ENGL 391
Contemporary North American Queer Literatures and Theories Fall 2023
Division I Writing Skills Difference, Power, and Equity
Cross-listed WGSS 391
This is not the current course catalog

Class Details

Moving through the mid-twentieth century and into the twenty-first, this course will consider how North American writers have represented queer life in all its complexities. From the problem of the happy ending to the intersectional politics of representation, the narrative complexities of coming out to the rejection of identity, the course will consider the relationship between literary form and queer content. In so doing, it will also touch upon some of the key debates in queer literary theory and consider the impact of events such as civil rights movements, gay and lesbian and trans uprisings, the AIDS crisis, debates over respectability politics, and current efforts to police what students read in schools on literary and cultural production. Readings may include work by such authors as Baldwin, Highsmith, Rich, Lorde, Delany, Kushner, Feinberg, Bechdel, Thom, and Machado and theorists such as Ferguson, Sedgwick, Fawaz, Love, Butler, and Hartman.
The Class: Format: seminar
Limit: 19
Expected: 19
Class#: 1851
Grading: no pass/fail option, yes fifth course option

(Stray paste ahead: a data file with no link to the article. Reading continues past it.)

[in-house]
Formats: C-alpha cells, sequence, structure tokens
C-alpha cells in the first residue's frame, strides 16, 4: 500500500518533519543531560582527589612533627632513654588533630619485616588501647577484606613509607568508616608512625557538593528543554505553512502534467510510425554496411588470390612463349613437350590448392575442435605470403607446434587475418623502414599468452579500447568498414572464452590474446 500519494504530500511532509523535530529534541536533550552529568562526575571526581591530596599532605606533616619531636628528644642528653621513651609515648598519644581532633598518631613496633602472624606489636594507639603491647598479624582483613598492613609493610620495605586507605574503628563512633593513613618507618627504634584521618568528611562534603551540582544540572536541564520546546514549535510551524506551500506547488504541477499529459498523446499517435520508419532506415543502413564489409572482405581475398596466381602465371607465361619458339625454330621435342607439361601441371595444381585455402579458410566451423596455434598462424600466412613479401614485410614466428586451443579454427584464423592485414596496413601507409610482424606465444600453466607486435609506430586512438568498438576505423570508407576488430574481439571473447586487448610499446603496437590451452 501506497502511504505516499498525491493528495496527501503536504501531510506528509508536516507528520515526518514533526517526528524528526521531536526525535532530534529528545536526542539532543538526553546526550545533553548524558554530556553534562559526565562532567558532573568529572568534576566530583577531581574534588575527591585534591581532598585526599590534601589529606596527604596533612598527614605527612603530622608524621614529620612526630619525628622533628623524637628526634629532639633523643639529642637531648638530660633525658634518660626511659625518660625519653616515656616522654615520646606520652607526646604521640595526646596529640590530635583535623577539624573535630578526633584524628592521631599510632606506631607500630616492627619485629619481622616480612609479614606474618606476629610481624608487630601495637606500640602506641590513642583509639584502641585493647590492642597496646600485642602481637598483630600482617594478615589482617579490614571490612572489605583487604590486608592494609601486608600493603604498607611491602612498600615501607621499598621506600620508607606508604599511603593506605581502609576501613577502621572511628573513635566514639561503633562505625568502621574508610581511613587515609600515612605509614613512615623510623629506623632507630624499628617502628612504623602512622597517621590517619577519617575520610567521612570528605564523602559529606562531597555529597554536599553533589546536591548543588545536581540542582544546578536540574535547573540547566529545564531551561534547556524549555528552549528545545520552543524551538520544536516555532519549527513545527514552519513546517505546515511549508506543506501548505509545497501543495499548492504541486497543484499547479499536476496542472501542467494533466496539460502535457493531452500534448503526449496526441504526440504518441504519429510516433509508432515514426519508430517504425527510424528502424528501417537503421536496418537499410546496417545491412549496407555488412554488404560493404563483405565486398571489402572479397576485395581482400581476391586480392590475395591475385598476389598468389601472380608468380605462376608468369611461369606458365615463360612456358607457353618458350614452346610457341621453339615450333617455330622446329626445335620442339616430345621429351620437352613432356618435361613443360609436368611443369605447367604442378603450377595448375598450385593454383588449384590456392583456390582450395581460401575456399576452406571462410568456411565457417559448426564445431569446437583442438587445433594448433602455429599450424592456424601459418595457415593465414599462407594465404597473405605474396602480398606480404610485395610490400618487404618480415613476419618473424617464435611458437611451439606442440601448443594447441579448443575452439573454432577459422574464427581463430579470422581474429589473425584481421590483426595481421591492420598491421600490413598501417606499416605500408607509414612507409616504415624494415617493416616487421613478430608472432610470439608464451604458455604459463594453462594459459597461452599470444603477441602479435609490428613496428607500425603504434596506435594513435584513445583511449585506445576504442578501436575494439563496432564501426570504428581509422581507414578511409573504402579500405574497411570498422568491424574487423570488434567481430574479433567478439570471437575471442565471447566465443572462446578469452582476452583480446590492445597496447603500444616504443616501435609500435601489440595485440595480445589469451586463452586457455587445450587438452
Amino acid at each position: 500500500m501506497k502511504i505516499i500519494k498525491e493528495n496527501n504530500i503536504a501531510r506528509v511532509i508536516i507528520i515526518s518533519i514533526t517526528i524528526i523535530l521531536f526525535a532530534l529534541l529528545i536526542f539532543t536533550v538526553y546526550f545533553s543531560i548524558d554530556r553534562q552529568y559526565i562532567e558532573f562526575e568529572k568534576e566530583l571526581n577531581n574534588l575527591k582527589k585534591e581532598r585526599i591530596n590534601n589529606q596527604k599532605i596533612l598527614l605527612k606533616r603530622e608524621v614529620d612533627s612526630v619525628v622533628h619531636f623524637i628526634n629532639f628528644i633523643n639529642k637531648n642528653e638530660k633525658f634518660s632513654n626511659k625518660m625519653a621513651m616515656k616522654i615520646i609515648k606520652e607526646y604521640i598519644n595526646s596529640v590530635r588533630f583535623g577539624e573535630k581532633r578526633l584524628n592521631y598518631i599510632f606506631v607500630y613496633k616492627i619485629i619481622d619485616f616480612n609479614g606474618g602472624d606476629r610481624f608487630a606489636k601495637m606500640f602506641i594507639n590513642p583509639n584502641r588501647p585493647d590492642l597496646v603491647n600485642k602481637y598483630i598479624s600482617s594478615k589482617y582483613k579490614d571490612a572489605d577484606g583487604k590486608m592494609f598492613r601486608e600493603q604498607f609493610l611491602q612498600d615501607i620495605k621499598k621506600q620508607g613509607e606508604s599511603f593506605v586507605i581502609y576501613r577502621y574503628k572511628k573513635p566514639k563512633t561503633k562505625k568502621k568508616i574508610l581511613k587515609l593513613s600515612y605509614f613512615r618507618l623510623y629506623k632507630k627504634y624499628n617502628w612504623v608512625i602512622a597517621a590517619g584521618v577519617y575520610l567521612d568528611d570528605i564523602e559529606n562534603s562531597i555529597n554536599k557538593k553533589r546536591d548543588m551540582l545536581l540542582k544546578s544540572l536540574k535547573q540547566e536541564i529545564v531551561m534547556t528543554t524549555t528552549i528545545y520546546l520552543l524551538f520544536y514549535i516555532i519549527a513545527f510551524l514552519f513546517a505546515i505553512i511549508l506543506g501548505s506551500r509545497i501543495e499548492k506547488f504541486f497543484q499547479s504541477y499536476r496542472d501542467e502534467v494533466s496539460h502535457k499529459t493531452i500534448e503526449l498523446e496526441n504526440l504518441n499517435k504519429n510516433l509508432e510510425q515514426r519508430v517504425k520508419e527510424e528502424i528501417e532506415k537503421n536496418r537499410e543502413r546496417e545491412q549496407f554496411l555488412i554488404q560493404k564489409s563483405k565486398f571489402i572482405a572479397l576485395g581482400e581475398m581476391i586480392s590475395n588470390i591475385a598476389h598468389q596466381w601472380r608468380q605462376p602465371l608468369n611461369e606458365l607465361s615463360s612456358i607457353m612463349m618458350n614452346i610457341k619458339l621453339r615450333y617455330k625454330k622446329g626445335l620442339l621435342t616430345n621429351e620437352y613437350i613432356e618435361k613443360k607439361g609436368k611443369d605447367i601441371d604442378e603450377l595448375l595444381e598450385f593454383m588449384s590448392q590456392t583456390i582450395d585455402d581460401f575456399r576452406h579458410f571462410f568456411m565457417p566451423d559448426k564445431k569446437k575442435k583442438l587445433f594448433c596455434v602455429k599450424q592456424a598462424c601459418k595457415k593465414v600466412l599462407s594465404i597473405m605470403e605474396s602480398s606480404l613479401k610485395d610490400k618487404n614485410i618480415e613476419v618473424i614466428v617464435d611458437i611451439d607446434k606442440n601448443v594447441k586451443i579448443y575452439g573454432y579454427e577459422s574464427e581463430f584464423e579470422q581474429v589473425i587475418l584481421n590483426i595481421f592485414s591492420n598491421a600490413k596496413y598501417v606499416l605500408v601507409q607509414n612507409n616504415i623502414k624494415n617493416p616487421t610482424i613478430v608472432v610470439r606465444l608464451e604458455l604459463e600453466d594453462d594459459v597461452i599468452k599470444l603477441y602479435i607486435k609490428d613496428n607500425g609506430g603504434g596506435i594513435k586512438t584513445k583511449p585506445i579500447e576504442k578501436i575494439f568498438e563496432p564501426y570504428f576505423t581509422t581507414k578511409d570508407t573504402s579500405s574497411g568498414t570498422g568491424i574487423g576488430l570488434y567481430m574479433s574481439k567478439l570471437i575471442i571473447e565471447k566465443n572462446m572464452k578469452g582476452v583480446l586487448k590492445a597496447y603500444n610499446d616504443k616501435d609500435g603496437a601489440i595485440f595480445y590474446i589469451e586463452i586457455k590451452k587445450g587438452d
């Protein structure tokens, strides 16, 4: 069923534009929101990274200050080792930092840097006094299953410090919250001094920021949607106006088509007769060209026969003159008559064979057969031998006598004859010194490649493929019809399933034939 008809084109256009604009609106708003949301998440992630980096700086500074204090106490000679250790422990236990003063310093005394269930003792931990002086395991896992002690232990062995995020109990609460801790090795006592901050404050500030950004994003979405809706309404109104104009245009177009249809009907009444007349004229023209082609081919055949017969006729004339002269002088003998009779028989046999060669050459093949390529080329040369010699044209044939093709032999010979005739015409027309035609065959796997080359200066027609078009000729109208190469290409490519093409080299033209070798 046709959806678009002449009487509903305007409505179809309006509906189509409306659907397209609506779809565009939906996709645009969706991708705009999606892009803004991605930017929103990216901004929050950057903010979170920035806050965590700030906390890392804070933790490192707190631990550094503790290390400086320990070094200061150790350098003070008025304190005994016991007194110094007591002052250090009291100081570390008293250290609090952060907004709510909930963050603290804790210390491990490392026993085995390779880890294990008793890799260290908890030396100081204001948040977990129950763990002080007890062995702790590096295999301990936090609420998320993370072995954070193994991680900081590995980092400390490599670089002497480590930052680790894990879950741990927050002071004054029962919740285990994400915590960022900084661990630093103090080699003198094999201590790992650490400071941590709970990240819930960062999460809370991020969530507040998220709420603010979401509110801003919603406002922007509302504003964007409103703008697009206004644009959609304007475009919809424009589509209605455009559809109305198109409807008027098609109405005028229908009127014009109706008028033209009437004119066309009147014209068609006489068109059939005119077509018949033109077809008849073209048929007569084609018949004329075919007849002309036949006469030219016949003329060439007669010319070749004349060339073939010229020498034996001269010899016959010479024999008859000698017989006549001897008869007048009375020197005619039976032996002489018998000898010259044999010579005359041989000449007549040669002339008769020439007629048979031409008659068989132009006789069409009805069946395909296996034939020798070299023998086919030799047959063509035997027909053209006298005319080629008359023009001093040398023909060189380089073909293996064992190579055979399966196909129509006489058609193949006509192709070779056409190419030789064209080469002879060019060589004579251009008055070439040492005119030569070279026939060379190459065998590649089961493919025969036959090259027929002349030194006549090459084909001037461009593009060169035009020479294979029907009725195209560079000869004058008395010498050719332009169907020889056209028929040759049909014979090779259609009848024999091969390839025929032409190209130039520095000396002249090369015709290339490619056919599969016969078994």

Requirements/Evaluation: active class participation, several short writing assignments, two 5-page papers, and one longer research paper.
Prerequisites: a 100-level ENGL course, or a score of 5 on the AP English Literature exam, or a score of 6 or 7 on the Higher Level IB English exam, or permission of the instructor;
Enrollment Preferences: English majors; WGSS majors
Distributions: Division I Writing Skills Difference, Power, and Equity
Notes: This course is cross-listed and the prefixes carry the following divisional credit:
ENGL 391 Division I WGSS 391 Division II
WS Notes: This course will require at least 20 pages of writing of various sorts, from shorter critical responses to a longer research paper. Students will receive regular and timely feedback on their writing and gain experience with revision as it relates to the process of refining an argument.
DPE Notes: This course considers the history and literature of gender and sexuality in the US alongside questions of race, class, and more. It examines how literary form theorizes sexuality, and how sexuality affects literary form, in ways that consider (in)equity and power in a variety of contexts.
Attributes: ENGL Criticism Courses
ENGL Literary Histories C
WGSS Racial Sexual + Cultural Diversity Courses
WGSS Theory Courses

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